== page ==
With the government shutdown in the rearview mirror, we were curious how the market fared in February. And it probably won’t surprise you that, since all real estate is local, there were some considerable differences.
The partial government shutdown that started right around Christmas and extended through almost all of January undoubtedly put a squeeze on the metro DC real estate market.
We took a look at absorption rates – the pace at which the market is absorbing” the available inventory – in January and compared those to rate the previous January, and there is an inescapable conclusion: the market was slower.
Bubbles are great to have in champagne, baths, and a host of other things, but they are not good for the real estate market.
A real estate bubble generally is caused by unjustified speculation in the housing market that leads to a rapid and unsustainable increase in prices. When it bursts, prices decline quickly – often to levels lower than when the run up in prices began. The whole country experienced a painful bursting bubble almost a decade ago, and its impact was felt far beyond the real estate market.
There is no doubt that home prices have risen significantly in the metro area during the past several years and affordability, especially for first-time homebuyers, is a real concern. But are we in a bubble? The short answer is no.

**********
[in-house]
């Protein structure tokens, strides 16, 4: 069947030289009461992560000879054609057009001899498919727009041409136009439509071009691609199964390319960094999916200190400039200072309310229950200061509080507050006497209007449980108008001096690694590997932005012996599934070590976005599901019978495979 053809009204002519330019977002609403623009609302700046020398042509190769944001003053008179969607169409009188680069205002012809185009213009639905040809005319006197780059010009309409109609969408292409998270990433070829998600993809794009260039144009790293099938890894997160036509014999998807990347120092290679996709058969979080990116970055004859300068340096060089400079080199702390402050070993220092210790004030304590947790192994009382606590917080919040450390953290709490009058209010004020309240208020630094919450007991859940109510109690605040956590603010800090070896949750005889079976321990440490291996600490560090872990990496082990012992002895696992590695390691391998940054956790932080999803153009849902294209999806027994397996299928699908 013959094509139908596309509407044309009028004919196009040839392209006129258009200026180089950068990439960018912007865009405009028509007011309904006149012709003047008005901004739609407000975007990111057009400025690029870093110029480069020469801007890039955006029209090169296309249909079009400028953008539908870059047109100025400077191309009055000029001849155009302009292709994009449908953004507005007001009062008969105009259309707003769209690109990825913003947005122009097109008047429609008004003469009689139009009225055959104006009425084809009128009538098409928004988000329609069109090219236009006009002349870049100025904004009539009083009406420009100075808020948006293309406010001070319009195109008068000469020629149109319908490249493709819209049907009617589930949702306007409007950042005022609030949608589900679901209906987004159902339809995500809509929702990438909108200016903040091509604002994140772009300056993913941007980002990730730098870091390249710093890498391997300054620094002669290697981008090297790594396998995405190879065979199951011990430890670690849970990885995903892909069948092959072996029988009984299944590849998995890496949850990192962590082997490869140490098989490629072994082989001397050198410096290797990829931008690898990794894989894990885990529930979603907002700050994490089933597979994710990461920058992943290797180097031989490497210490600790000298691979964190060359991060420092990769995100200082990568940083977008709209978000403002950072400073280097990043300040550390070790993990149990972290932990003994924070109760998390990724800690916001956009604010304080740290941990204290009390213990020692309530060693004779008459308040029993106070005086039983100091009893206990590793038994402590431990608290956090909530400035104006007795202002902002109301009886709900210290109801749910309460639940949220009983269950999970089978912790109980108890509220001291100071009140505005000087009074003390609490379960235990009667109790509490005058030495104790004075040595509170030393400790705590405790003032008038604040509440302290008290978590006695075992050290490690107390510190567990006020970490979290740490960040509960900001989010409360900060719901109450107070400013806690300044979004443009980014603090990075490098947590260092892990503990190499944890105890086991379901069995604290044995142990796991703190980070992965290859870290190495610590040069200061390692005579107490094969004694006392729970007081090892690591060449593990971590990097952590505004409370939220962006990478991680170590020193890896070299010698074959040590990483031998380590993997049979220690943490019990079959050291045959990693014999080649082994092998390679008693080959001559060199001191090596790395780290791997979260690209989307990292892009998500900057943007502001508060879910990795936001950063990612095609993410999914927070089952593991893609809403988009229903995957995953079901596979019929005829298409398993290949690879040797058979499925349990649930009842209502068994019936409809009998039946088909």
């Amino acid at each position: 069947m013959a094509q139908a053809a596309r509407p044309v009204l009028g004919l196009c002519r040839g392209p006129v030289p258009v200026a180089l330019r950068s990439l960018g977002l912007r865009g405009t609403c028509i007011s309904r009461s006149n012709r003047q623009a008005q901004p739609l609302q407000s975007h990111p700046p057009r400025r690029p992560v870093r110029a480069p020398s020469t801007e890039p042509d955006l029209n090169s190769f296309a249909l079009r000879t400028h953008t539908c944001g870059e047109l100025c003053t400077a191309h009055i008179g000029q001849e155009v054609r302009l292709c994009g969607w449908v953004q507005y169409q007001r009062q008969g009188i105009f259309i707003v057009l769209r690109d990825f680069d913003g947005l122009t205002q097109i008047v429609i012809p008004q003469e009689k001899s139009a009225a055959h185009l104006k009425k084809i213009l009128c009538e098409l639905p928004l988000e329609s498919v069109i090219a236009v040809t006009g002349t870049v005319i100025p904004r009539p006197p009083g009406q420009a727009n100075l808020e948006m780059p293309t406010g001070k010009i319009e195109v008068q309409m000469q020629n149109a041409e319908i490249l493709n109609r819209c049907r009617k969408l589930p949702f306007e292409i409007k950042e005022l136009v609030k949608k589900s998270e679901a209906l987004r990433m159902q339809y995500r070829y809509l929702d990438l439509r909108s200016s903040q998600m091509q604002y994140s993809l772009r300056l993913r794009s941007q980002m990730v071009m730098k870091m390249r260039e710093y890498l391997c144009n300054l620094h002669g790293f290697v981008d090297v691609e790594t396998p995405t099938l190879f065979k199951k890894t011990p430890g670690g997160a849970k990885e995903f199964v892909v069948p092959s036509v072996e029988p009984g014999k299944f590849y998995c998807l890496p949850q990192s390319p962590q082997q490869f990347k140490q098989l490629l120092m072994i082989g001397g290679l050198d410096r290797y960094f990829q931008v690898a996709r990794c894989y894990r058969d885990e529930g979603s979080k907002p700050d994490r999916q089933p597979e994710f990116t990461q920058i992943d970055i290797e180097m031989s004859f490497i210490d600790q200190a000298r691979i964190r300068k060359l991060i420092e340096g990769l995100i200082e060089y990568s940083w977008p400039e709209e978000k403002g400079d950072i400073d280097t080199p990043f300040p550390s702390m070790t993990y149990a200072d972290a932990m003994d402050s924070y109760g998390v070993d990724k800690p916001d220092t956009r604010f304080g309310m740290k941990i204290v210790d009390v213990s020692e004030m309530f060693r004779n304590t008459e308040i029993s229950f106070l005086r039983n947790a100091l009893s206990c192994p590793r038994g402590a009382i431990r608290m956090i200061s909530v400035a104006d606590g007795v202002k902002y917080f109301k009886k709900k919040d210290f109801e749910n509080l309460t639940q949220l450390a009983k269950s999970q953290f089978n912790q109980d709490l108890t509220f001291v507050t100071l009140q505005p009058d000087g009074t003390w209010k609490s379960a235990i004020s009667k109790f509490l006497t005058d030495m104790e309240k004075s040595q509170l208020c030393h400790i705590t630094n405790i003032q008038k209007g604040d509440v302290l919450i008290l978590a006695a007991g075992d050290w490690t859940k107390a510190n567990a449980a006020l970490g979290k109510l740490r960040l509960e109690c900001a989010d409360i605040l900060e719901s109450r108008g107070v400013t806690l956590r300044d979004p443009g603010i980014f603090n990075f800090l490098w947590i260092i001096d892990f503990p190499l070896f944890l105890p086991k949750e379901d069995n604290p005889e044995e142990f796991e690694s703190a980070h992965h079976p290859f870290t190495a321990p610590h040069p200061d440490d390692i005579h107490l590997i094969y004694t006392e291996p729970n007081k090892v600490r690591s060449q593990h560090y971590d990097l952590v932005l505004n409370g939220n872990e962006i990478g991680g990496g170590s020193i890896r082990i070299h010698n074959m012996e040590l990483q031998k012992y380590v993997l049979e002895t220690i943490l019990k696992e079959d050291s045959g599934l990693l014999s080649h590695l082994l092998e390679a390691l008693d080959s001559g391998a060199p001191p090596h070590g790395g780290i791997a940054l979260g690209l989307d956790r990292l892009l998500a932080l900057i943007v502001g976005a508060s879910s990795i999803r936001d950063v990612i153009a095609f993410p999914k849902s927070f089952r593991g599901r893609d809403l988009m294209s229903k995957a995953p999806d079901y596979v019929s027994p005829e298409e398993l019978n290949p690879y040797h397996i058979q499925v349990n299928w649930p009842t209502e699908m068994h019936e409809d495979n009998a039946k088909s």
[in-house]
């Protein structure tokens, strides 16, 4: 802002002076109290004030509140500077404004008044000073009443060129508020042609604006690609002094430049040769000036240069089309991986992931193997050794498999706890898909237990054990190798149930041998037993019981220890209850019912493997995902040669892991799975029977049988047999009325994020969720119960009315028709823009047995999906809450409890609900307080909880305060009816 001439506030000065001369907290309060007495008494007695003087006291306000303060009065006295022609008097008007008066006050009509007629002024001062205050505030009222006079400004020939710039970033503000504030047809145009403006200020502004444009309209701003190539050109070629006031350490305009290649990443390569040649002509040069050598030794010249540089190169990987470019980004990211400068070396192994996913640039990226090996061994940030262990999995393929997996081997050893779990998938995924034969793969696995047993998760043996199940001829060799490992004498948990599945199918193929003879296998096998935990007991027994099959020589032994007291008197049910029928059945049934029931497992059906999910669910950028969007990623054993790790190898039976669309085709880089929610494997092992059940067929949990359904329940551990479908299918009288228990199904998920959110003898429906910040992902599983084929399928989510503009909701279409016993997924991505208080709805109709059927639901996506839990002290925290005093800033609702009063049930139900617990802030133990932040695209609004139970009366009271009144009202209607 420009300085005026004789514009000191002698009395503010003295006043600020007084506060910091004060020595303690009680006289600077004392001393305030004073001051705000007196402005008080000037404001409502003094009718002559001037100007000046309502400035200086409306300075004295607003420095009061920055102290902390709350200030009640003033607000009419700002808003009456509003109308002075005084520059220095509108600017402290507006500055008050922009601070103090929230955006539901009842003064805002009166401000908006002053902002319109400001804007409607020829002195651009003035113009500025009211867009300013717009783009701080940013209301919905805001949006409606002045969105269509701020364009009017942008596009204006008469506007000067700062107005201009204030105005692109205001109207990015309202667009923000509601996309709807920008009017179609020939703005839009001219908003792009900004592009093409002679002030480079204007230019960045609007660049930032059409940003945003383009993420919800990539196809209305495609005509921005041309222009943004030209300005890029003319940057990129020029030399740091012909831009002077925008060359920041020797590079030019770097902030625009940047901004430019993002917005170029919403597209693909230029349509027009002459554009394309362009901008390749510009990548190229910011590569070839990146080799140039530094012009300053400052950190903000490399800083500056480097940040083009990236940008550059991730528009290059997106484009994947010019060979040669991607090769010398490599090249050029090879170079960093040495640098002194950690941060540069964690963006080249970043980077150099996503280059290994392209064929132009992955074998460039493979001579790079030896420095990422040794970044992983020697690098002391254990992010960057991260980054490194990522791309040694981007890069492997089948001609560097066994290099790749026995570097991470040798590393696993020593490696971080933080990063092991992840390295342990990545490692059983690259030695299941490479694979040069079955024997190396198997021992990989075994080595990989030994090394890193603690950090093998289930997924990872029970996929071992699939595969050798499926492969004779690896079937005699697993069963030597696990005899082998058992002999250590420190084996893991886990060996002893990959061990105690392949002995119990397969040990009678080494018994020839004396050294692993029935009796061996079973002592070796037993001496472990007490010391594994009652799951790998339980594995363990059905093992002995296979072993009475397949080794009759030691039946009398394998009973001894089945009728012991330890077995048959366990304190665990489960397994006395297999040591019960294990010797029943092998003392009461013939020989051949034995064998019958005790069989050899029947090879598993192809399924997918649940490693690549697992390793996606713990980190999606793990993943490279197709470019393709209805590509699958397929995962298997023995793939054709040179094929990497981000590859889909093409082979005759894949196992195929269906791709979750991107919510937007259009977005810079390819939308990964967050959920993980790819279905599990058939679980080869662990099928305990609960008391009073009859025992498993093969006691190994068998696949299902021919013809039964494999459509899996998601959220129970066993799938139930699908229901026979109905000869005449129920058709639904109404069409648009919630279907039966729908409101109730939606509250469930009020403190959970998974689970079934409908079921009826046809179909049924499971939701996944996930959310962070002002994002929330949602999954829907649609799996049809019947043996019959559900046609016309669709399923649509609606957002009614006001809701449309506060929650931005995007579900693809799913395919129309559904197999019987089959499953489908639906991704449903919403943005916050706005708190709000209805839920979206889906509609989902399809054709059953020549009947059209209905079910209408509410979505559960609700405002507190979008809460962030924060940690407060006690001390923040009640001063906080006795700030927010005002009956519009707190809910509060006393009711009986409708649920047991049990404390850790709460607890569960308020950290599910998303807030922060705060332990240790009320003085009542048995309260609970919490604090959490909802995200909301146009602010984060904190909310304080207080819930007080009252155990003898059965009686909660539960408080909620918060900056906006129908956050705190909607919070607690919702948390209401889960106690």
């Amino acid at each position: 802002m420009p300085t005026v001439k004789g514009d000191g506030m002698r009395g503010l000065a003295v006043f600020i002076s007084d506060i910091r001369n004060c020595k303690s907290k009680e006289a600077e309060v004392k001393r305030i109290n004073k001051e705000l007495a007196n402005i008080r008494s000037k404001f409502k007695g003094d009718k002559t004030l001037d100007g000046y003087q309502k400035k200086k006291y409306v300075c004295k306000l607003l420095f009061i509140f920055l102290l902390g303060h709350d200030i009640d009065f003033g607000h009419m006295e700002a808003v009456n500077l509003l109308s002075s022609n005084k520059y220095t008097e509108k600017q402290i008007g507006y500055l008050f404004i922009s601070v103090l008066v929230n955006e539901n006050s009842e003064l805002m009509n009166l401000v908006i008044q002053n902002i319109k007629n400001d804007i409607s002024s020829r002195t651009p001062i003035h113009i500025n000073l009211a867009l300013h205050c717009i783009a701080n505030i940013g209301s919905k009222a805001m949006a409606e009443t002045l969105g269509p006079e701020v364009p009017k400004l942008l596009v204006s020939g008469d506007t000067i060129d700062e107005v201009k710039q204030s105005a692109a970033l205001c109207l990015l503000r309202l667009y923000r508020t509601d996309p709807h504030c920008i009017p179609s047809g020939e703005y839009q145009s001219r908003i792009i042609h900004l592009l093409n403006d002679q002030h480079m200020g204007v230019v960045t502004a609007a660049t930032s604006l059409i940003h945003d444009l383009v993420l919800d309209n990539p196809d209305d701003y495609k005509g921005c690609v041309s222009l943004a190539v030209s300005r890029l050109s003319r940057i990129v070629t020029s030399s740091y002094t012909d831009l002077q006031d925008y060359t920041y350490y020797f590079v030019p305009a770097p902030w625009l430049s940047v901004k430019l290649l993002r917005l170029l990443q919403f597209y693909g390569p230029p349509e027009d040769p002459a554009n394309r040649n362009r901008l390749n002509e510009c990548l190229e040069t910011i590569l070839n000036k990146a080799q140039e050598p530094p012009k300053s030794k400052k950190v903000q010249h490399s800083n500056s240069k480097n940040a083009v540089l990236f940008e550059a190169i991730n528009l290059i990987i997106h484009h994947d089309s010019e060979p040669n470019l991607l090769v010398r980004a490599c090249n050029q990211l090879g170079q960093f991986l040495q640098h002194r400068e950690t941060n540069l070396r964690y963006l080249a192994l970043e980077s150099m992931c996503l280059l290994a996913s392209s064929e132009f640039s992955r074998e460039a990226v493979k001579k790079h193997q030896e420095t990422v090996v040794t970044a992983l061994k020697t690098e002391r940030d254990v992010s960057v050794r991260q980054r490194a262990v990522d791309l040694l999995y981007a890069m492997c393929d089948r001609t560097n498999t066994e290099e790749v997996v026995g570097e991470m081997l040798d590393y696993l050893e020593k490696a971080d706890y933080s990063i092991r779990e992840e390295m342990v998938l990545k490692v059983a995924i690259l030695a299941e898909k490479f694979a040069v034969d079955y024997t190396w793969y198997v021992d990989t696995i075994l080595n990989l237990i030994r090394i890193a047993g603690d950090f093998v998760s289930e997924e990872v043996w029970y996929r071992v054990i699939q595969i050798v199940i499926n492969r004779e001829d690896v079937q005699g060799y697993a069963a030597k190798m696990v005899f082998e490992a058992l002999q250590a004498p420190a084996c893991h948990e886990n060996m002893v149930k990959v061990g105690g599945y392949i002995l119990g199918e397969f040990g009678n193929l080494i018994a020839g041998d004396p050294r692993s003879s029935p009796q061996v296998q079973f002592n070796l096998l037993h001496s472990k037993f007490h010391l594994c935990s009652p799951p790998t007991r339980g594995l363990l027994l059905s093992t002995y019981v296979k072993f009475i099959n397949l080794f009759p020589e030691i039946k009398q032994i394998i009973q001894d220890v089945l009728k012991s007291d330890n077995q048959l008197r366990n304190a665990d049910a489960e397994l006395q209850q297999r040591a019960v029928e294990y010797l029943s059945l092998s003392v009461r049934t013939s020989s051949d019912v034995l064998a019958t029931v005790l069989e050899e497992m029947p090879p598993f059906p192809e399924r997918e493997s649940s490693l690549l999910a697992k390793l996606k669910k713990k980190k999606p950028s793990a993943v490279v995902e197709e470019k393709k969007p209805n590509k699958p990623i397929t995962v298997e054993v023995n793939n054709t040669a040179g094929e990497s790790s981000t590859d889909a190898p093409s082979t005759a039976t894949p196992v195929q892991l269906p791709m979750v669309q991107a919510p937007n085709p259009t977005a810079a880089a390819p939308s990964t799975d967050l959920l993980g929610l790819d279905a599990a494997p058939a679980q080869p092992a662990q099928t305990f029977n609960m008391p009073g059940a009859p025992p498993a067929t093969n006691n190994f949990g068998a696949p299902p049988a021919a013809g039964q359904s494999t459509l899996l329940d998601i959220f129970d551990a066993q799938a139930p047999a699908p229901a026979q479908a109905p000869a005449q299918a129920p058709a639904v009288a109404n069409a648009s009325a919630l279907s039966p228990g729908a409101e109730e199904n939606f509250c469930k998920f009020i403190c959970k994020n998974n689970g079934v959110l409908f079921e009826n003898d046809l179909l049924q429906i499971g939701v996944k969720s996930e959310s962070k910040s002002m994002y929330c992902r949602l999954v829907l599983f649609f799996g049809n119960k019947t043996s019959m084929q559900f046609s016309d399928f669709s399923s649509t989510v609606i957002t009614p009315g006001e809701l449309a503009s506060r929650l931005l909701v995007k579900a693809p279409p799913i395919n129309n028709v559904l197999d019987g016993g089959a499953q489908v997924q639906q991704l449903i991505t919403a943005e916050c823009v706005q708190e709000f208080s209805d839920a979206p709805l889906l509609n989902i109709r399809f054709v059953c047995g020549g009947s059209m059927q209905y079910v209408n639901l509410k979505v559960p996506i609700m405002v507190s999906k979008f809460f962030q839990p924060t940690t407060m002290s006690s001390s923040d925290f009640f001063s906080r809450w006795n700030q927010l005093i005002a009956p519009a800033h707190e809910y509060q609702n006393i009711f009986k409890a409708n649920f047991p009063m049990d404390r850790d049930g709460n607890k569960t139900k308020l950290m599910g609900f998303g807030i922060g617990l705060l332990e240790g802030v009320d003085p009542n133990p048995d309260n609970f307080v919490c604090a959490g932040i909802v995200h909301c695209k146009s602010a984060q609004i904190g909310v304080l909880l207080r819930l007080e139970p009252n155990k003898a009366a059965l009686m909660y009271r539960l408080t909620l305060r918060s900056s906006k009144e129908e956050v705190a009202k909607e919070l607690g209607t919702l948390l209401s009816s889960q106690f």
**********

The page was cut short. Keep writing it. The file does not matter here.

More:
As millennials are entering their prime as homebuyers, they are feeling the pinch between very low inventory for entry-level priced homes and rising interest rates in the metro DC market.
Local Real Estate News
Why a Brexit could mean lower interest rates for homebuyers (via UrbanTurf DC)
- Buying and selling your home: Which comes first when you’re looking to move?, featuring McEnearney CIO David Howell (via U.S. News)
- In D.C., more homes are selling and at higher prices (via Curbed DC)
- Lyft and GM are expanding their car rental program into D.C. (via recode)
- Apartheid’s urban legacy, in striking aerial photographs — An American used drones to capture the color lines still stark in South African cities. (via CityLab)
All indications point that the spring market of real estate has arrived: contracts and inventory are both up — but as the old adage goes, the more things change, the more they stay the same.